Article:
Kevork Oskanian has recently joined the University’s Centre for Russian and East European Studies (CREES) as a Research Fellow, and is currently involved in devising the conceptual framework for an EU-funded project investigating the democracy-security nexus in the Caucasus.
PhD in International Relations, London School of Economics, 2011
PGCert in Teaching and Learning in Higher Education, London School of Economics, 2010
MSc in International Relations (Distinction), Royal Holloway, University of London, 2006
BA (Hons) in Politics and Government, The Open University, 1999
Kevork Oskanian was awarded his MSc (Distinction) in International Relations by Royal Holloway, University of London in 2006 and his PhD in the same subject by the London School of Economics in 2011. His doctoral thesis – applying the Copenhagen School's Regional Security Complex approach to the South Caucasus - was supervised by Dr. Roy Allison and Professor Barry Buzan; it has now been transformed into a monograph – 'Fear Weakness and Power in the Post-Soviet South Caucasus' - available at Palgrave.
He is a former co-editor of the Millennium Journal of International Studies, and the co-editor of 'After Liberalism?', a volume on the future of Liberalism in International Relations in light of the 2008 financial crisis and its aftermath, including contributions from G. John Ikenberry, Michael Cox, Philip Cerny, Beate Jahn, Charles Kupchan and others.
He has previously taught International Security, International Relations Theory and International Political Economy at the London School of Economics and the University of Westminster. He tweets at @CrazyPsyKO and blogs at http://kovkaz.blogspot.com/, as well as contributing occasionally to LSE Euro Crisis in the Press and Eastbook.eu.
Research interests: Politics and security in the former Soviet space – in particular, the Caucasus and Central Asia - state incoherence, constructivism, Copenhagen School, English School, post-colonialism.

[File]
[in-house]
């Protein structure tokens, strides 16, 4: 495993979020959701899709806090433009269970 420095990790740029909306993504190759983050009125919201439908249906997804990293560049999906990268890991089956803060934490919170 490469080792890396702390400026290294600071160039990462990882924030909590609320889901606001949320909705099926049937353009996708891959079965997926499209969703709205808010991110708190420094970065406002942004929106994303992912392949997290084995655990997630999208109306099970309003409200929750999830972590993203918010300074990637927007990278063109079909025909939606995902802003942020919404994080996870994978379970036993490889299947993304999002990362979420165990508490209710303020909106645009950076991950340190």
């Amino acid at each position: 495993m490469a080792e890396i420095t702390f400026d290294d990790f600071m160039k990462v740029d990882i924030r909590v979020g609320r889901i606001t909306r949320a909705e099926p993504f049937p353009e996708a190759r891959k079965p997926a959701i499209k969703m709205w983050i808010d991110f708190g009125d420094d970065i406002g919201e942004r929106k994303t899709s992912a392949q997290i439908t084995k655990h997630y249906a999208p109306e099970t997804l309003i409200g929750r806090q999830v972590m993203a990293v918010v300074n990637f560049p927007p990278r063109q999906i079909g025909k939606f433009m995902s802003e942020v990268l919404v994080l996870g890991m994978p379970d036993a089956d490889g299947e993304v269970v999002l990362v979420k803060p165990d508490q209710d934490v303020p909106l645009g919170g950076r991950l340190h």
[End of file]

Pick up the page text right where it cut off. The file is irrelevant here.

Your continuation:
Current projects: Kevork is currently involved in devising a conceptual framework for CASCADE, a co-operative, EU-funded FP7 project investigating the democracy/security nexus in the Caucasus.
His research to date had been based on an expansion of Barry Buzan's Regional Security Complex Theory and its application to the South Caucasus.
Another - incipient - project involves building on his experience in Eurasia to explore the legacies of Russian and Soviet Empire for contemporary international politics and security within the post-Soviet space.
Research Associate at the Foreign Policy Centre, London.
Oskanian, K. (2013) Fear, Weakness and Power in the Post-Soviet South Caucasus: A Theoretical and Empirical Analysis. Basingstoke: Palgrave.
Friedman, R., Oskanian, K. and Pacheco-Pardo, R. (Eds.) (2013) After Liberalism? The Future of Liberalism in International Relations. Basingstoke: Palgrave.
Oskanian, K. (2014). The Empire That Will Not Speak Its Name [online]. Warsaw: Eastbook.eu, available from http://eastbook.eu/en/2014/03/material-en/news-en/the-empire-that-will-not-speak-its-name/
Oskanian, K. (2013). Kant versus Machiavelli in Russia’s Near Abroad [online]. London: Foreign Policy Centre, available from http://fpc.org.uk/articles/641
Oskanian, K. (2013). Taming the Bear? Germany and Europe’s Fragile Eastern Frontier [online]. London: LSE Euro Crisis in the Press, available from http://blogs.lse.ac.uk/eurocrisispress/2013/09/24/taming-the-bear-germany-and-europes-fragile-eastern-frontier/
Oskanian, K. (2013). Putin’s Caucasus Surprise: a Portent of Worse to Come? [online] London: Foreign Policy Centre, available from http://fpc.org.uk/articles/632
Oskanian, K. (2013). A Miracle of Empire? Sargsyan’s Pauline Conversion [online]. Warsaw: Eastbook.eu, available from http://eastbook.eu/en/2013/09/material-en/news-en/a-miracle-of-empire-sargsyans-pauline-conversion/
Oskanian, K. (2013). The English School as Global Crossroads: from Methodological Eclecticism to Cultural Pluralism [online]. s.l:e-IR, available from http://www.e-ir.info/2013/08/03/the-english-school-as-global-crossroads-from-methodological-eclecticism-to-cultural-pluralism/